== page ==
getaddrinfo(...) public

Return address information for host and port. The remaining arguments are hints that limit the address information returned.

This method corresponds closely to the POSIX.1g getaddrinfo() definition.


  • host is a host name or an address string (dotted decimal for IPv4, or a hex string for IPv6) for which to return information. A nil is also allowed, its meaning depends on flags, see below.

  • service is a service name (“http”, “ssh”, …), or a port number (80, 22, …), see Socket.getservbyname for more information. A nil is also allowed, meaning zero.

  • family limits the output to a specific address family, one of the Socket::AF_* constants. Socket::AF_INET (IPv4) and Socket::AF_INET6 (IPv6) are the most commonly used families. You will usually pass either nil or Socket::AF_UNSPEC, allowing the IPv6 information to be returned first if host is reachable via IPv6, and IPv4 information otherwise. The two strings “AF_INET” or “AF_INET6” are also allowed, they are converted to their respective Socket::AF_* constants.

  • socktype limits the output to a specific type of socket, one of the Socket::SOCK_* constants. Socket::SOCK_STREAM (for TCP) and Socket::SOCK_DGRAM (for UDP) are the most commonly used socket types. If nil, then information for all types of sockets supported by service will be returned. You will usually know what type of socket you intend to create, and should pass that socket type in.

  • protocol limits the output to a specific protocol numpber, one of the Socket::IPPROTO_* constants. It is usually implied by the socket type (Socket::SOCK_STREAM => Socket::IPPROTO_TCP, …), if you pass other than nil you already know what this is for.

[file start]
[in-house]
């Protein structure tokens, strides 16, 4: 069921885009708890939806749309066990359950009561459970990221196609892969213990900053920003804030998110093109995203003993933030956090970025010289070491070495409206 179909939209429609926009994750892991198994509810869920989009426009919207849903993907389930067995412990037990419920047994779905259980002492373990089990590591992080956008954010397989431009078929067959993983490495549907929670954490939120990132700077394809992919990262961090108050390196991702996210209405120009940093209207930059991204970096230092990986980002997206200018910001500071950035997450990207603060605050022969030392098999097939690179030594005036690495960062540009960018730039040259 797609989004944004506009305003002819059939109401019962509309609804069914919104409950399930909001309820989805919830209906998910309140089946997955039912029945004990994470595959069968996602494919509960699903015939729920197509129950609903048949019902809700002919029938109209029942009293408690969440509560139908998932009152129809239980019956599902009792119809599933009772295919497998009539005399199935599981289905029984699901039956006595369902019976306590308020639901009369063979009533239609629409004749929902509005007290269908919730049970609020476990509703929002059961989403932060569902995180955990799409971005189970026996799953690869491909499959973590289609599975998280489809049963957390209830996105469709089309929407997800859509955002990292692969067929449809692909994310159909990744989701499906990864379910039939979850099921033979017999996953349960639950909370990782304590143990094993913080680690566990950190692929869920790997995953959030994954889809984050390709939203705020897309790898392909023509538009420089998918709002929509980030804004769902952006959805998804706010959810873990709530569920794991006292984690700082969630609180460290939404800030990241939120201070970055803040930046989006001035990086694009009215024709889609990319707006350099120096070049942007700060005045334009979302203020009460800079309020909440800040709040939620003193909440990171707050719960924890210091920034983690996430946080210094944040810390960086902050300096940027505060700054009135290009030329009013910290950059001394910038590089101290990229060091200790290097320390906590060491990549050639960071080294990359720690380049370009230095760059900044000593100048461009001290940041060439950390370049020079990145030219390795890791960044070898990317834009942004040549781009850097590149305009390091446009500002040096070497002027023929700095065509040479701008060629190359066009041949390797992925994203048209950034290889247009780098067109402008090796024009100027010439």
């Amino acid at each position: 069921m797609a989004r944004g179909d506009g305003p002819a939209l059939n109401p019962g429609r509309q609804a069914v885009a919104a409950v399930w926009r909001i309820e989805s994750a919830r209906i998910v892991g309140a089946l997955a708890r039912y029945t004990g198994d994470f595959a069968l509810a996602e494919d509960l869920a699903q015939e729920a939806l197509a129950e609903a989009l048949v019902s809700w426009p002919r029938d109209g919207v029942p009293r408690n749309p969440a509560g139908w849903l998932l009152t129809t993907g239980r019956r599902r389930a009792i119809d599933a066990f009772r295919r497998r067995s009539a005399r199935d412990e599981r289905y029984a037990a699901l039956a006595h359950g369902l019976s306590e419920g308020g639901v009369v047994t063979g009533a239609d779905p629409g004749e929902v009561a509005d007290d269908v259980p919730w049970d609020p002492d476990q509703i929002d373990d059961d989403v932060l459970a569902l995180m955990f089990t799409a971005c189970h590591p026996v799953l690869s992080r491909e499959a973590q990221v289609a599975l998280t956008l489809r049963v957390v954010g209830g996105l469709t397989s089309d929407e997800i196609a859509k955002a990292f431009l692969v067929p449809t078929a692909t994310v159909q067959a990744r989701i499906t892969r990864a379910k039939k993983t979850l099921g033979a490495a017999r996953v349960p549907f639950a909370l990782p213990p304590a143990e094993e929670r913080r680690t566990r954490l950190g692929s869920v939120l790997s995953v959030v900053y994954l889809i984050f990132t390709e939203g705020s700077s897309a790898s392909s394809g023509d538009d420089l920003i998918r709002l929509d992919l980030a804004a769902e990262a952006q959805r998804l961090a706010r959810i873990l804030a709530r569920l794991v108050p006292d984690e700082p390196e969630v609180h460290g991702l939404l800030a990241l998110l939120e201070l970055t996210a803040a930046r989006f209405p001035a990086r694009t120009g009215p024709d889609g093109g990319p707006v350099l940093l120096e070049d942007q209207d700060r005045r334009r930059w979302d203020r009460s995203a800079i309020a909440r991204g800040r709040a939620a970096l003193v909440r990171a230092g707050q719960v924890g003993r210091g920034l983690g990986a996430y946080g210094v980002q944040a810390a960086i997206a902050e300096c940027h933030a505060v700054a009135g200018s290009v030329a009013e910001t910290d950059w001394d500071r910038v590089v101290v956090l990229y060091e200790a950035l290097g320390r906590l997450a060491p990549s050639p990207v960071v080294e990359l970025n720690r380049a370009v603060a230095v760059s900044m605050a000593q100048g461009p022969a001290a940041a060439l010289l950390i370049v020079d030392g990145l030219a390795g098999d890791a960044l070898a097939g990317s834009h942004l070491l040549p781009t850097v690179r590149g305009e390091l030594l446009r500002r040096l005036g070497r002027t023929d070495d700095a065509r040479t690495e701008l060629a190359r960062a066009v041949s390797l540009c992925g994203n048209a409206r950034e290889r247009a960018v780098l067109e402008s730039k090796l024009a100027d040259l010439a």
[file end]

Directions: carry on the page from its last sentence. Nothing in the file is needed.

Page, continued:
• flags is one of the Socket::AI_* constants. They mean:

    • Socket::AI_PASSIVE: when set, if host is nil the ‘any’ address will be returned, Socket::INADDR_ANY or 0 for IPv4, “0::0” or “::” for IPv6. This address is suitable for use by servers that will bind their socket and do a passive listen, thus the name of the flag. Otherwise the local or loopback address will be returned, this is “” for IPv4 and “::1’ for IPv6.


Returns an array of arrays, where each subarray contains:

  • address family, a string like “AF_INET” or “AF_INET6”

  • port number, the port number for service

  • host name, either a canonical name for host, or it’s address in presentation format if the address could not be looked up.

  • host IP, the address of host in presentation format

  • address family, as a numeric value (one of the Socket::AF_* constants).

  • socket type, as a numeric value (one of the Socket::SOCK_* constants).

  • protocol number, as a numeric value (one of the Socket::IPPROTO_* constants).

The first four values are identical to what is commonly returned as an address array, see IPSocket for more information.


Not all input combinations are valid, and while there are many combinations, only a few cases are common.

A typical client will call getaddrinfo with the host and service it wants to connect to. It knows that it will attempt to connect with either TCP or UDP, and specifies socktype accordingly. It loops through all returned addresses, and try to connect to them in turn:

addrinfo = Socket::getaddrinfo('www.example.com', 'www', nil, Socket::SOCK_STREAM)
addrinfo.each do |af, port, name, addr|
    sock = TCPSocket.new(addr, port)
    # ...
    exit 1

With UDP you don’t know if connect suceeded, but if communication fails, the next address can be tried.

A typical server will call getaddrinfo with a host of nil, the service it listens to, and a flags of Socket::AI_PASSIVE. It will listen for connections on the first returned address:

addrinfo = Socket::getaddrinfo(nil, 'www', nil, Socket::SOCK_STREAM, nil, Socket::AI_PASSIVE)
af, port, name, addr = addrinfo.first
sock = TCPServer(addr, port)
while( client = s.accept )
  # ...
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